Backing off from the Afghanistan brink
Officially, there is still an Afghan crisis at the center of world affairs. But if you look just below the surface of the various things said and done by various people during the summit in Venice this past week, you will realize that , in fact, we are on the downhill side of that crisis.
It will not disappear officially for a long time. It will probably not disappear from US campaign rhetoric until after election day, since the "Soviet menace" is a useful campaign slogan for both Republicans and Democrats. But mounting tension has given way to declining tension. A deliberate defusing of the crisis is under way.
One sympton of the defusing was that at the press conference that concluded the formal summit President Carter of the United States was the only principal to stress the Afghan matter. The others let it go unmentioned or brushed it off lightly.
Also, President Carter withdrew his objections to the coming visit of German Cancellor Helmut Schmidt to Moscow and made his peace with French President Valery Giscard d'Estaing, who had already had a visit with Moscow's Leonid Brezhnev, thus breaking the conversational boycott Mr. Carter had attempted earlier to impose on the Western allies.
Moscow made a small contribution to the defusing process by announcing a withdrawal of one military unit, said to be an armored division, from Afghanistan.This is only a token withdrawal, diplomatic gesture that does not weaken the Soviet military grip on Afghanistan.
But it was a token proffered at the strategic midpoint of the Western summit in Venice and thus opened the way for some reciprocal token that might mark the reopening of normal diplomatic traffic between East and West.
On his stop off in Yugoslavia President Carter did provide a way out for the Soviets when he offered them a transitional arrangement on Afghanistan to accompany any complete pullback of Soviet troops.
Two other items are worth mentioning in the above context.
On the day before the opening of the Venice summit, June 23, the US government authorized US grain dealers to resume grain sales to the Soviets, provided they were selling foreign-grown grain.
Also, when US Secretary of State Edmund Muskie was asked about the prospects of a complete Soviet withdrawal from Afghanistan, he said it might take a long time and added that "it took use 10 years to withdraw from Vietnam."
When great powers launch a military venture into some other country, they find it diffitult to call it off, even when it is proving to be a poor investment. The Soviet venture into Afghanistan is a poor investment. It has blocked SALT II, severely damaged "detente," startled the West Europeans, set back Soviet influence and prestige among the Islamic countries, and caused casualties to the Soviet armed forces.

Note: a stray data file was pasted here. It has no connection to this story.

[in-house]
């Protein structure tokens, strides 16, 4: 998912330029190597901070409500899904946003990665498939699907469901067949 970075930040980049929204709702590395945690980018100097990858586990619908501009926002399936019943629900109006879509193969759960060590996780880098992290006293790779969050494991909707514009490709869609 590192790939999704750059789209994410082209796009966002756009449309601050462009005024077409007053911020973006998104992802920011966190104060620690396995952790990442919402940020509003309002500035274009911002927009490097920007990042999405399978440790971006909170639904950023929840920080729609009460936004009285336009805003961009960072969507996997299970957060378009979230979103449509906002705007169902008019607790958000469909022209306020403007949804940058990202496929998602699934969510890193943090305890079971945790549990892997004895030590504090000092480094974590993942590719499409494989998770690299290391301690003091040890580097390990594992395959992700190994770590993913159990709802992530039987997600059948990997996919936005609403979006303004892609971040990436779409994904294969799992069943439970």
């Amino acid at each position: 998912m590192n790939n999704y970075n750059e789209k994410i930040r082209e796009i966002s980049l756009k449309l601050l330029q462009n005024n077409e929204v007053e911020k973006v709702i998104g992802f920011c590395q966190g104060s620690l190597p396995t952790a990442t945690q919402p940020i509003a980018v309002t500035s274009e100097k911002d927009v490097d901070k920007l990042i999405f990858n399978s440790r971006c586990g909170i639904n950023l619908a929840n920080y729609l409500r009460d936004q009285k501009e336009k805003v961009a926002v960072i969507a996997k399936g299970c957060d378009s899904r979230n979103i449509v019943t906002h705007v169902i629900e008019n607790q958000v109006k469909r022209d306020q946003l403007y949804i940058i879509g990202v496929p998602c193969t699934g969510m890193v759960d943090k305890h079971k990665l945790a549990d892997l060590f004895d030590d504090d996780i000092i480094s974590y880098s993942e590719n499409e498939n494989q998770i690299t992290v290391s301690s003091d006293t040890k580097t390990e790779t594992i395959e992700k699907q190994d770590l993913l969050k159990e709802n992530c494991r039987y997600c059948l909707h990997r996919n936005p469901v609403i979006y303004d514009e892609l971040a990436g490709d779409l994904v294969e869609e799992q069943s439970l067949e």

But Soviet prestige is involved, and prestige is important to a great power. How to get out without admitting failure? Former US Sen. George Aiken of Vermont once proposed to President Lyndon Johnson that he declare a victory in Vietnam and get out. Was Mr. Brezhnev following the senator's advice in a different context? He told the Central Committee of the Soviet Communist Party assembled in Moscow that a "serious defeat" had been imposed on imperialist interventionists in Afghanistan.
Mr. Brezhnev's version of events inside Afghanistan rests, so far as any Westerner can discover, on mythology. There was no "imperialist intervention" in the beginning, but a fiasco for the puppet regime the Soviets had set up. Trouble developed between two factions of that regime. Neither the first nor the second puppet regime was able to obtain the loyalty of any significant segment of the population.
It was the failure of a Soviet political operation, not outside intervention, that plunged Afghanistan into chaos. So the Soviets sent their armed forces in to restore order. The first result was the defection of large segments of the Afghan Army. There has been no victory over alien forces. There has been nasty guerrilla fighting ever since.
Is Mr. Brezhneve looking around for a way to get out of the Afghan venture without heavy loss of prestige? If so, the Aiken formula can serve the purpose at home. Claim a victory, reduce your troops enough to reopen diplomatic traffic with the West, and hope that everyone will soon forget about Afghanistan.
The West Europeans are as anxious to forget about it in order that they can concentrate on the two things that matter the most to them. The first is the restoration of economic health throughout the whole Western trading community. The second is security for their access to the oil of the Persian Gulf region.
The Europeans like to think that they made some progress in both directions at Venice. They could agree on the emphasis that should be put by all of them on getting on with alternative sources of energy to reduce their independence on imported oil.
And it goes without saying that the Europeans will push more vigorously for progress in the Middle East toward liberation for the Arabs of the occupied territories. No one seriously expects that progress to be resumed so long as Menachem Begin continues to be prime minister of Israel. His total opposition to such liberation was underlined by reports that he would move his office into Arab east Jerusalem. But two more Cabinet resignations made the tenure of the Begin regime fragile. Its survival prospects are at a new low mark. A new Cabinet in Israel would certainly be less adamant on Arab liberation than the Begin Cabinet has been.